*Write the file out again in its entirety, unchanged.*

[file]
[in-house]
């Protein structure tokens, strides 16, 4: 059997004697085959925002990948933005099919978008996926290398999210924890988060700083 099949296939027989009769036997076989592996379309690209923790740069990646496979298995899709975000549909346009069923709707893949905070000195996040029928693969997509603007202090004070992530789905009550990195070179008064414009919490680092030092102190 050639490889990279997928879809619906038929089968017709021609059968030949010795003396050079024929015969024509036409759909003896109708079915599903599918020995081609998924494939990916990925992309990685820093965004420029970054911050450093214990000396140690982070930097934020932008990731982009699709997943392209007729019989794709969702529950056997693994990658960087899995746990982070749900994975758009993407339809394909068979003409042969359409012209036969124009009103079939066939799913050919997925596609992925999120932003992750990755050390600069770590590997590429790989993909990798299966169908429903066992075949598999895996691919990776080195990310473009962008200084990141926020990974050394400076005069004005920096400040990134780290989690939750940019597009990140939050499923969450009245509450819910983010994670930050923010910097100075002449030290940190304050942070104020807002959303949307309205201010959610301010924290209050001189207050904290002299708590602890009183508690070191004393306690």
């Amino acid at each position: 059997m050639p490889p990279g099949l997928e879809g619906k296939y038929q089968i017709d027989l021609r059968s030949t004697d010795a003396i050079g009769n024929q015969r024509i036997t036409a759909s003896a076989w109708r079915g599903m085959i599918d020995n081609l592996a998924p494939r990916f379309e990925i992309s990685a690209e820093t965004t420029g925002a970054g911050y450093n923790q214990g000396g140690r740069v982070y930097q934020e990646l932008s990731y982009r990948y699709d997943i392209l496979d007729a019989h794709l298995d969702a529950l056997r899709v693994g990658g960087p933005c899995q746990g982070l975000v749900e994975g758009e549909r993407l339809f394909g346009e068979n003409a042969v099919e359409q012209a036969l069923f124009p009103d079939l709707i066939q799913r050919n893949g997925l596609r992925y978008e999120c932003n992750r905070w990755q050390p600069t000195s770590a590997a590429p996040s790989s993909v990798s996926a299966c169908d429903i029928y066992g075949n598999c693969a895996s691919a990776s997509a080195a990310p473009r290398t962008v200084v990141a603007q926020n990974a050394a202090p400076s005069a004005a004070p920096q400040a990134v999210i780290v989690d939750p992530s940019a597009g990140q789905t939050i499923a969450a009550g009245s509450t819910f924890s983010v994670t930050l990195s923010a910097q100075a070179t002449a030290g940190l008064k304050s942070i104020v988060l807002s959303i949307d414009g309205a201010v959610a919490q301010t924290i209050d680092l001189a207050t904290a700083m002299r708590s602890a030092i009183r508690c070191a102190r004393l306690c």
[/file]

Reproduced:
[in-house]
């Protein structure tokens, strides 16, 4: 059997004697085959925002990948933005099919978008996926290398999210924890988060700083 099949296939027989009769036997076989592996379309690209923790740069990646496979298995899709975000549909346009069923709707893949905070000195996040029928693969997509603007202090004070992530789905009550990195070179008064414009919490680092030092102190 050639490889990279997928879809619906038929089968017709021609059968030949010795003396050079024929015969024509036409759909003896109708079915599903599918020995081609998924494939990916990925992309990685820093965004420029970054911050450093214990000396140690982070930097934020932008990731982009699709997943392209007729019989794709969702529950056997693994990658960087899995746990982070749900994975758009993407339809394909068979003409042969359409012209036969124009009103079939066939799913050919997925596609992925999120932003992750990755050390600069770590590997590429790989993909990798299966169908429903066992075949598999895996691919990776080195990310473009962008200084990141926020990974050394400076005069004005920096400040990134780290989690939750940019597009990140939050499923969450009245509450819910983010994670930050923010910097100075002449030290940190304050942070104020807002959303949307309205201010959610301010924290209050001189207050904290002299708590602890009183508690070191004393306690």
């Amino acid at each position: 059997m050639p490889p990279g099949l997928e879809g619906k296939y038929q089968i017709d027989l021609r059968s030949t004697d010795a003396i050079g009769n024929q015969r024509i036997t036409a759909s003896a076989w109708r079915g599903m085959i599918d020995n081609l592996a998924p494939r990916f379309e990925i992309s990685a690209e820093t965004t420029g925002a970054g911050y450093n923790q214990g000396g140690r740069v982070y930097q934020e990646l932008s990731y982009r990948y699709d997943i392209l496979d007729a019989h794709l298995d969702a529950l056997r899709v693994g990658g960087p933005c899995q746990g982070l975000v749900e994975g758009e549909r993407l339809f394909g346009e068979n003409a042969v099919e359409q012209a036969l069923f124009p009103d079939l709707i066939q799913r050919n893949g997925l596609r992925y978008e999120c932003n992750r905070w990755q050390p600069t000195s770590a590997a590429p996040s790989s993909v990798s996926a299966c169908d429903i029928y066992g075949n598999c693969a895996s691919a990776s997509a080195a990310p473009r290398t962008v200084v990141a603007q926020n990974a050394a202090p400076s005069a004005a004070p920096q400040a990134v999210i780290v989690d939750p992530s940019a597009g990140q789905t939050i499923a969450a009550g009245s509450t819910f924890s983010v994670t930050l990195s923010a910097q100075a070179t002449a030290g940190l008064k304050s942070i104020v988060l807002s959303i949307d414009g309205a201010v959610a919490q301010t924290i209050d680092l001189a207050t904290a700083m002299r708590s602890a030092i009183r508690c070191a102190r004393l306690c």